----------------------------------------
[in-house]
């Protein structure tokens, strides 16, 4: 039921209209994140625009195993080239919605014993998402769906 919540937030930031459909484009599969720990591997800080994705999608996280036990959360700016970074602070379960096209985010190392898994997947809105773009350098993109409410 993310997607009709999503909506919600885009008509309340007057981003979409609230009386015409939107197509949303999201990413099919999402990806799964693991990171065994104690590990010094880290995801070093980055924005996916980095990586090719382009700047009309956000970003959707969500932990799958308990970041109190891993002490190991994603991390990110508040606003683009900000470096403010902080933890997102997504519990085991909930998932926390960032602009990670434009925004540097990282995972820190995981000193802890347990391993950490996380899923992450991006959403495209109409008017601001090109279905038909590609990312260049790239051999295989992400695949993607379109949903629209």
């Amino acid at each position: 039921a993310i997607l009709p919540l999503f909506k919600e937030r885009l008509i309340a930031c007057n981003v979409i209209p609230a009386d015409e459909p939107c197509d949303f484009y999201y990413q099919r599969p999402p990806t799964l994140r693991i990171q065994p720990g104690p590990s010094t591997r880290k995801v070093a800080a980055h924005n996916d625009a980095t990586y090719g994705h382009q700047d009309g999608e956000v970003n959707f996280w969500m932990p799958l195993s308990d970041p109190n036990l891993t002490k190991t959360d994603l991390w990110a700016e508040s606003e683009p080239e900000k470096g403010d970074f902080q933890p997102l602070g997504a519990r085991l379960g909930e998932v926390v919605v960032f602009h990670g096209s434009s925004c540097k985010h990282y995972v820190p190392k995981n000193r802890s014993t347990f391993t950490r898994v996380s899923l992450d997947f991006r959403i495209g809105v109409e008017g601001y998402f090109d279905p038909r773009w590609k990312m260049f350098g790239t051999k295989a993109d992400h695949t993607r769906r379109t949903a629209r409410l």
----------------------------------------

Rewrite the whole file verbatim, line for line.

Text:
[in-house]
């Protein structure tokens, strides 16, 4: 039921209209994140625009195993080239919605014993998402769906 919540937030930031459909484009599969720990591997800080994705999608996280036990959360700016970074602070379960096209985010190392898994997947809105773009350098993109409410 993310997607009709999503909506919600885009008509309340007057981003979409609230009386015409939107197509949303999201990413099919999402990806799964693991990171065994104690590990010094880290995801070093980055924005996916980095990586090719382009700047009309956000970003959707969500932990799958308990970041109190891993002490190991994603991390990110508040606003683009900000470096403010902080933890997102997504519990085991909930998932926390960032602009990670434009925004540097990282995972820190995981000193802890347990391993950490996380899923992450991006959403495209109409008017601001090109279905038909590609990312260049790239051999295989992400695949993607379109949903629209």
């Amino acid at each position: 039921a993310i997607l009709p919540l999503f909506k919600e937030r885009l008509i309340a930031c007057n981003v979409i209209p609230a009386d015409e459909p939107c197509d949303f484009y999201y990413q099919r599969p999402p990806t799964l994140r693991i990171q065994p720990g104690p590990s010094t591997r880290k995801v070093a800080a980055h924005n996916d625009a980095t990586y090719g994705h382009q700047d009309g999608e956000v970003n959707f996280w969500m932990p799958l195993s308990d970041p109190n036990l891993t002490k190991t959360d994603l991390w990110a700016e508040s606003e683009p080239e900000k470096g403010d970074f902080q933890p997102l602070g997504a519990r085991l379960g909930e998932v926390v919605v960032f602009h990670g096209s434009s925004c540097k985010h990282y995972v820190p190392k995981n000193r802890s014993t347990f391993t950490r898994v996380s899923l992450d997947f991006r959403i495209g809105v109409e008017g601001y998402f090109d279905p038909r773009w590609k990312m260049f350098g790239t051999k295989a993109d992400h695949t993607r769906r379109t949903a629209r409410l």